The Mobile Body Examining Perception through Choreography, Dance, and Performance

Alaina Wilson, Sarah Lawrence College

Abstract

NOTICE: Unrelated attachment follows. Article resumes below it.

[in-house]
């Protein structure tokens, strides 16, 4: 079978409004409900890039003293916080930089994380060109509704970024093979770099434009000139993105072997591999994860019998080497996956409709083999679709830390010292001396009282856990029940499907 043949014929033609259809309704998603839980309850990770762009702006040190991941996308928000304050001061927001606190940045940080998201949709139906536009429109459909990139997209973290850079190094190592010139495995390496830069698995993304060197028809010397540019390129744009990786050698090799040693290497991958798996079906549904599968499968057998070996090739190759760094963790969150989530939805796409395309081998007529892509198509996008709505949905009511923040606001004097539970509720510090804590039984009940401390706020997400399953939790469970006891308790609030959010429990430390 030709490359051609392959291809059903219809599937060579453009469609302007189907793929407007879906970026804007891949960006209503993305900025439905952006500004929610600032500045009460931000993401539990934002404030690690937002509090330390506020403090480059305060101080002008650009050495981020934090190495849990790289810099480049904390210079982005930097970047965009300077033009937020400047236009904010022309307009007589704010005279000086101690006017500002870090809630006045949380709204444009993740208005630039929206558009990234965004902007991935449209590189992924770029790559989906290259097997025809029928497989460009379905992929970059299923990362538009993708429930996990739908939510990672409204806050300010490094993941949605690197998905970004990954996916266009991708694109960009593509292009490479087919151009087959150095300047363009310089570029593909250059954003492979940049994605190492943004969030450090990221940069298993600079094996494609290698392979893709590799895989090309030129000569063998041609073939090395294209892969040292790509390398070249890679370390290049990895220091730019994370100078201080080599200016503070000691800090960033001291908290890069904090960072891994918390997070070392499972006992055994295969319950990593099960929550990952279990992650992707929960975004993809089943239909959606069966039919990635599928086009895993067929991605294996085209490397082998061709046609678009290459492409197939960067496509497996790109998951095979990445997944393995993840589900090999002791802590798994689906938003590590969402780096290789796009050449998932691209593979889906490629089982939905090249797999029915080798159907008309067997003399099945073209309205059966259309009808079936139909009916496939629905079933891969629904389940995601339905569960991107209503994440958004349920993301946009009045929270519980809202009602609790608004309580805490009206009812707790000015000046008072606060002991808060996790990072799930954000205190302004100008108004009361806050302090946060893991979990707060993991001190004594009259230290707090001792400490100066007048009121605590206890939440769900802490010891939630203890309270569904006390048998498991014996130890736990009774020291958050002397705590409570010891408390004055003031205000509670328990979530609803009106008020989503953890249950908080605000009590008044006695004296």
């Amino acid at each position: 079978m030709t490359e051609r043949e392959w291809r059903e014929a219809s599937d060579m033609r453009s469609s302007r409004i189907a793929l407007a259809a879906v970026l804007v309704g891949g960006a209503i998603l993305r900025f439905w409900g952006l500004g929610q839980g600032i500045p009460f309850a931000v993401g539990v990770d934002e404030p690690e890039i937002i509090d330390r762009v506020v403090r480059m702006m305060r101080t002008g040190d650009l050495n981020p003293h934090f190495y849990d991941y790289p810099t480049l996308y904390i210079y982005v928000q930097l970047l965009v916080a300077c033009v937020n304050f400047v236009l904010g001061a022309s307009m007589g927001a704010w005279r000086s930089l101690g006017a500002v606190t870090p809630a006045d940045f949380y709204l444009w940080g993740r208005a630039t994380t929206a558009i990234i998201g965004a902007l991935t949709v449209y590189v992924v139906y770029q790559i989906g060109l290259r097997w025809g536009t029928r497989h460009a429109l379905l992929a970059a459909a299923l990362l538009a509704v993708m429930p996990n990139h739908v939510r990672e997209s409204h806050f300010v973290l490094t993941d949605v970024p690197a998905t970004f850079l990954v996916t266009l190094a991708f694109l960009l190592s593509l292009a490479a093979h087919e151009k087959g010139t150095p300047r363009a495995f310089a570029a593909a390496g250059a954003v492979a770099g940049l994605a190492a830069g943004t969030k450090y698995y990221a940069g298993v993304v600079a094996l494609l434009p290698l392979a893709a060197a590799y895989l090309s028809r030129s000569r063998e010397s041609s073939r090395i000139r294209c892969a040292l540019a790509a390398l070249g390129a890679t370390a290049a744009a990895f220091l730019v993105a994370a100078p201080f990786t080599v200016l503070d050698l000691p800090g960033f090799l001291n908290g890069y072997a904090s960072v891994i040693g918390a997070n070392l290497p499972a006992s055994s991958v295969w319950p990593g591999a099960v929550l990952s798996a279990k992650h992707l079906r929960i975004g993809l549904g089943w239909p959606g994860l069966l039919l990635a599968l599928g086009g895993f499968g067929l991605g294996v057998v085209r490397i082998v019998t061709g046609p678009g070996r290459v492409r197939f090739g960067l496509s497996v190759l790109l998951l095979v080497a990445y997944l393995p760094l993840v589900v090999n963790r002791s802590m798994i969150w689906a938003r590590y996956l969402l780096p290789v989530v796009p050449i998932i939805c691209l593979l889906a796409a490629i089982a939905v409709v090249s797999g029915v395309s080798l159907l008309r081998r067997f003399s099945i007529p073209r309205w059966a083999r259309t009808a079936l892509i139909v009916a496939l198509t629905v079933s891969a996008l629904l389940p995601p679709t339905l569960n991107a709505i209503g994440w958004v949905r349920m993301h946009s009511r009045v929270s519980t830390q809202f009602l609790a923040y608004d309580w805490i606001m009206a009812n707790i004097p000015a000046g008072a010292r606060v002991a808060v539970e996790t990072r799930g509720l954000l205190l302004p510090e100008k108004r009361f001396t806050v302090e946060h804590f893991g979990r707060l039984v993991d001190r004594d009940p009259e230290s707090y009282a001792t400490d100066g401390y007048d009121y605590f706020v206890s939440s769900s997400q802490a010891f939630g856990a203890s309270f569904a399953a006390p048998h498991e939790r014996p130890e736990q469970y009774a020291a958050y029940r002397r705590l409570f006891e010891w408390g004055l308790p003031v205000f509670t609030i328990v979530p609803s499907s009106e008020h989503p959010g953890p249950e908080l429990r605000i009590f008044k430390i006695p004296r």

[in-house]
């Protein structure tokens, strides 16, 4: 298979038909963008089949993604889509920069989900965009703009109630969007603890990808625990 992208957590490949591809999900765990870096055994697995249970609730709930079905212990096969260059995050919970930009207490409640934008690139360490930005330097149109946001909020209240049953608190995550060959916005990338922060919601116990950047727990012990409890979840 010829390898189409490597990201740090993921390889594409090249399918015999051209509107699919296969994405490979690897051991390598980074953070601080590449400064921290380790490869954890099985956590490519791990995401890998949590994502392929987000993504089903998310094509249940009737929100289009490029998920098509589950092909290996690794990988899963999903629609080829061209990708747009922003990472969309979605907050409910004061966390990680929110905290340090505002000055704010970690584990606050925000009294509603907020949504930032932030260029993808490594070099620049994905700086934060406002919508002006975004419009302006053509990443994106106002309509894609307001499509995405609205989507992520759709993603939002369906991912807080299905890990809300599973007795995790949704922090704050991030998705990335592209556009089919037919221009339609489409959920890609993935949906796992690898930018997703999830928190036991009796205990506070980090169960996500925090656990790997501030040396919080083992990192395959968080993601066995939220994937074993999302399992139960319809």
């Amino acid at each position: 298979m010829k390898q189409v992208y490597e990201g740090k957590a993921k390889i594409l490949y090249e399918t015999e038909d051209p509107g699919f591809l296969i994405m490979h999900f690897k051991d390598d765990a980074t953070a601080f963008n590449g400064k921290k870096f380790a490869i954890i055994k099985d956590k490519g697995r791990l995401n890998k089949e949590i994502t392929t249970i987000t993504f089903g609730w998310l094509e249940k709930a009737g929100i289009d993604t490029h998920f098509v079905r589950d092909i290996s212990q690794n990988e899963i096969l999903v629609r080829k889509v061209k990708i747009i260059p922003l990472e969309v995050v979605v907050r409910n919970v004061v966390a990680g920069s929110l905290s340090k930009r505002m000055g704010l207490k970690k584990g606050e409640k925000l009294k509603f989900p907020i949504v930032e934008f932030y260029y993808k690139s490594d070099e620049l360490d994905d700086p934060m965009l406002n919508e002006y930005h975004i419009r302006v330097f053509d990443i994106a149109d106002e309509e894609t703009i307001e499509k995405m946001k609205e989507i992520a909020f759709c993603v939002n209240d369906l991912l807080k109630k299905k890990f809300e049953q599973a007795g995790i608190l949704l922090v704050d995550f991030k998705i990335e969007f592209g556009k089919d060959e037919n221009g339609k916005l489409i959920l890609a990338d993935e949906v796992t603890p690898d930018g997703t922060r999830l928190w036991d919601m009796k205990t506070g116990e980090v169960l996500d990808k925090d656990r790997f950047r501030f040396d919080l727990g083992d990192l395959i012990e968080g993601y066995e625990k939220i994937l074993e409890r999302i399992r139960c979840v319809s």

This study investigates the phenomenon of perception in choreography, dance, and performance focusing on the ambiguous position held by the performing body as both an aesthetic object and perceiving subject. Using the Phenomenology of Perception by Maurice Merleau-Ponty as a theoretical framework, critical choreographic analyses of Oskar Schlemmer’s Triadic Ballet, Lucinda Childs’ Museum Piece, and William Forsythe’s choreographic installation Nowhere and Everywhere at the Same Time demonstrate the body’s dual existence as both physical object and container of subjective self, while revealing the body’s role in shaping conscious experience. Practice-as-research in the form of choreography and performance, conducted by the author to contextualize the lived experience of understanding oneself as both an object within the world and a subjective internal self, has led to more specific explorations into perception, especially regarding the dynamics of the dancer-audience relationship during performance. The notion of mobile spectatorship is examined as a possible alternative to traditional proscenium seating models.